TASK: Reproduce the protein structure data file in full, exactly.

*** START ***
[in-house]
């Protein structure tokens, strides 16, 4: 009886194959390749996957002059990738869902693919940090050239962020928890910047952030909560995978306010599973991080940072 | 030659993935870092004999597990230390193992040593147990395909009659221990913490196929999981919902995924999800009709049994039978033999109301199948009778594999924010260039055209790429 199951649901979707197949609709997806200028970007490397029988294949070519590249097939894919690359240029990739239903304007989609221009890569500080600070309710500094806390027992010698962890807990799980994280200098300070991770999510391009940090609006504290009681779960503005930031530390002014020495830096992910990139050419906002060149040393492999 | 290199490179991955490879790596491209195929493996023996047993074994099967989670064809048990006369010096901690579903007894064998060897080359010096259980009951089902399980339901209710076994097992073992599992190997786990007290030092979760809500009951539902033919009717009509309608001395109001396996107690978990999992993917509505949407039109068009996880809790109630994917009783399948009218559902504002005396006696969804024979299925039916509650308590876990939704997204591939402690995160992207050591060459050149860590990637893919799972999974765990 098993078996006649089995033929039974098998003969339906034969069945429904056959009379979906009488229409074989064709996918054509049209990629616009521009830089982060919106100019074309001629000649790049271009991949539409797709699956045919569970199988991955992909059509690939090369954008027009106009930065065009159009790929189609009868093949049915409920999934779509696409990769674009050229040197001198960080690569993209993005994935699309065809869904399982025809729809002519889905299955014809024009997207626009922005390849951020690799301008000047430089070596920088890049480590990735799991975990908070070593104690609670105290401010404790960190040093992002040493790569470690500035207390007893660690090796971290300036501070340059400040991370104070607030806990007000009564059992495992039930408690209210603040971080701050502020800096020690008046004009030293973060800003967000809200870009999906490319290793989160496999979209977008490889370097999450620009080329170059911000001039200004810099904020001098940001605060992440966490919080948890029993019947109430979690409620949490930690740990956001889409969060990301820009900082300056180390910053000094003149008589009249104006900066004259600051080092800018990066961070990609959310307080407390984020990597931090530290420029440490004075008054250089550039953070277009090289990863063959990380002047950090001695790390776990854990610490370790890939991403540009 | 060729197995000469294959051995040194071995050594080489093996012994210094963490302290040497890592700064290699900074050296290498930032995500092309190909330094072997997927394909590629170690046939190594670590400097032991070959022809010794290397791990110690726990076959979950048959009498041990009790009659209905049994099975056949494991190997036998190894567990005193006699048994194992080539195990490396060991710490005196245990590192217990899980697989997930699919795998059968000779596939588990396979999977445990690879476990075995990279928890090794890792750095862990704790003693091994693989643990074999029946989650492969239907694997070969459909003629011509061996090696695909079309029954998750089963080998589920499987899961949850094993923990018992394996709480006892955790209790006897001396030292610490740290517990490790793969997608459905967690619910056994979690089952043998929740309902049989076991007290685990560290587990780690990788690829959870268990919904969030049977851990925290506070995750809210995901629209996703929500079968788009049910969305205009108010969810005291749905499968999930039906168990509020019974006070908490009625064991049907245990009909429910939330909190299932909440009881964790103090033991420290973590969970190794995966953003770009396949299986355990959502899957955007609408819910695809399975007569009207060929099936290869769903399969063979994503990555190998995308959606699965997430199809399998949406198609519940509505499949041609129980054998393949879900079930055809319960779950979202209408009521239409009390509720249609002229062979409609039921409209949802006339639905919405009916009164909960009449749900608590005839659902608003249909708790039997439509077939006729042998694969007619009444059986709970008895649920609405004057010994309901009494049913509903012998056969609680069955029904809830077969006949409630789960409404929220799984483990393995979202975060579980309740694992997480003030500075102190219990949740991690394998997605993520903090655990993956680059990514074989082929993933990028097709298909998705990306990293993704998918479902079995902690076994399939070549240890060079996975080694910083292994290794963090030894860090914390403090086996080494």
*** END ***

[in-house]
């Protein structure tokens, strides 16, 4: 009886194959390749996957002059990738869902693919940090050239962020928890910047952030909560995978306010599973991080940072 | 030659993935870092004999597990230390193992040593147990395909009659221990913490196929999981919902995924999800009709049994039978033999109301199948009778594999924010260039055209790429 199951649901979707197949609709997806200028970007490397029988294949070519590249097939894919690359240029990739239903304007989609221009890569500080600070309710500094806390027992010698962890807990799980994280200098300070991770999510391009940090609006504290009681779960503005930031530390002014020495830096992910990139050419906002060149040393492999 | 290199490179991955490879790596491209195929493996023996047993074994099967989670064809048990006369010096901690579903007894064998060897080359010096259980009951089902399980339901209710076994097992073992599992190997786990007290030092979760809500009951539902033919009717009509309608001395109001396996107690978990999992993917509505949407039109068009996880809790109630994917009783399948009218559902504002005396006696969804024979299925039916509650308590876990939704997204591939402690995160992207050591060459050149860590990637893919799972999974765990 098993078996006649089995033929039974098998003969339906034969069945429904056959009379979906009488229409074989064709996918054509049209990629616009521009830089982060919106100019074309001629000649790049271009991949539409797709699956045919569970199988991955992909059509690939090369954008027009106009930065065009159009790929189609009868093949049915409920999934779509696409990769674009050229040197001198960080690569993209993005994935699309065809869904399982025809729809002519889905299955014809024009997207626009922005390849951020690799301008000047430089070596920088890049480590990735799991975990908070070593104690609670105290401010404790960190040093992002040493790569470690500035207390007893660690090796971290300036501070340059400040991370104070607030806990007000009564059992495992039930408690209210603040971080701050502020800096020690008046004009030293973060800003967000809200870009999906490319290793989160496999979209977008490889370097999450620009080329170059911000001039200004810099904020001098940001605060992440966490919080948890029993019947109430979690409620949490930690740990956001889409969060990301820009900082300056180390910053000094003149008589009249104006900066004259600051080092800018990066961070990609959310307080407390984020990597931090530290420029440490004075008054250089550039953070277009090289990863063959990380002047950090001695790390776990854990610490370790890939991403540009 | 060729197995000469294959051995040194071995050594080489093996012994210094963490302290040497890592700064290699900074050296290498930032995500092309190909330094072997997927394909590629170690046939190594670590400097032991070959022809010794290397791990110690726990076959979950048959009498041990009790009659209905049994099975056949494991190997036998190894567990005193006699048994194992080539195990490396060991710490005196245990590192217990899980697989997930699919795998059968000779596939588990396979999977445990690879476990075995990279928890090794890792750095862990704790003693091994693989643990074999029946989650492969239907694997070969459909003629011509061996090696695909079309029954998750089963080998589920499987899961949850094993923990018992394996709480006892955790209790006897001396030292610490740290517990490790793969997608459905967690619910056994979690089952043998929740309902049989076991007290685990560290587990780690990788690829959870268990919904969030049977851990925290506070995750809210995901629209996703929500079968788009049910969305205009108010969810005291749905499968999930039906168990509020019974006070908490009625064991049907245990009909429910939330909190299932909440009881964790103090033991420290973590969970190794995966953003770009396949299986355990959502899957955007609408819910695809399975007569009207060929099936290869769903399969063979994503990555190998995308959606699965997430199809399998949406198609519940509505499949041609129980054998393949879900079930055809319960779950979202209408009521239409009390509720249609002229062979409609039921409209949802006339639905919405009916009164909960009449749900608590005839659902608003249909708790039997439509077939006729042998694969007619009444059986709970008895649920609405004057010994309901009494049913509903012998056969609680069955029904809830077969006949409630789960409404929220799984483990393995979202975060579980309740694992997480003030500075102190219990949740991690394998997605993520903090655990993956680059990514074989082929993933990028097709298909998705990306990293993704998918479902079995902690076994399939070549240890060079996975080694910083292994290794963090030894860090914390403090086996080494």